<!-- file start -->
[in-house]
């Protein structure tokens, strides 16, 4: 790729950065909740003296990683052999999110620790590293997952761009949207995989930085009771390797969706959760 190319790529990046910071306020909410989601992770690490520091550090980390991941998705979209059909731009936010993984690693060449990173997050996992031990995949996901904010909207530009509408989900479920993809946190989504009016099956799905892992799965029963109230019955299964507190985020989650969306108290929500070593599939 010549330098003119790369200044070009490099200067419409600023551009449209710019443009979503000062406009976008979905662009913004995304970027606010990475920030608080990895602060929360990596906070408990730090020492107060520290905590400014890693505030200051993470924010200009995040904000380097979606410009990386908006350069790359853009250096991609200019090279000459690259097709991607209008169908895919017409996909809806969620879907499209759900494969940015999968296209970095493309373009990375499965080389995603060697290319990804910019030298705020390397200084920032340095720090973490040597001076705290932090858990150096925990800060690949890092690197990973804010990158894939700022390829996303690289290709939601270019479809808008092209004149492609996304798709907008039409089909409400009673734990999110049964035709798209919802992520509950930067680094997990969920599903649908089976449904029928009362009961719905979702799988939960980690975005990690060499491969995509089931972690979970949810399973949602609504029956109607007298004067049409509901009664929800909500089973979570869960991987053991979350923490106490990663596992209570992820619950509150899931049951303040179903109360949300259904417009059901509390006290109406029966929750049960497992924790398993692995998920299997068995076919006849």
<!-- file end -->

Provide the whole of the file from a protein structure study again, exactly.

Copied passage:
[in-house]
């Protein structure tokens, strides 16, 4: 790729950065909740003296990683052999999110620790590293997952761009949207995989930085009771390797969706959760 190319790529990046910071306020909410989601992770690490520091550090980390991941998705979209059909731009936010993984690693060449990173997050996992031990995949996901904010909207530009509408989900479920993809946190989504009016099956799905892992799965029963109230019955299964507190985020989650969306108290929500070593599939 010549330098003119790369200044070009490099200067419409600023551009449209710019443009979503000062406009976008979905662009913004995304970027606010990475920030608080990895602060929360990596906070408990730090020492107060520290905590400014890693505030200051993470924010200009995040904000380097979606410009990386908006350069790359853009250096991609200019090279000459690259097709991607209008169908895919017409996909809806969620879907499209759900494969940015999968296209970095493309373009990375499965080389995603060697290319990804910019030298705020390397200084920032340095720090973490040597001076705290932090858990150096925990800060690949890092690197990973804010990158894939700022390829996303690289290709939601270019479809808008092209004149492609996304798709907008039409089909409400009673734990999110049964035709798209919802992520509950930067680094997990969920599903649908089976449904029928009362009961719905979702799988939960980690975005990690060499491969995509089931972690979970949810399973949602609504029956109607007298004067049409509901009664929800909500089973979570869960991987053991979350923490106490990663596992209570992820619950509150899931049951303040179903109360949300259904417009059901509390006290109406029966929750049960497992924790398993692995998920299997068995076919006849």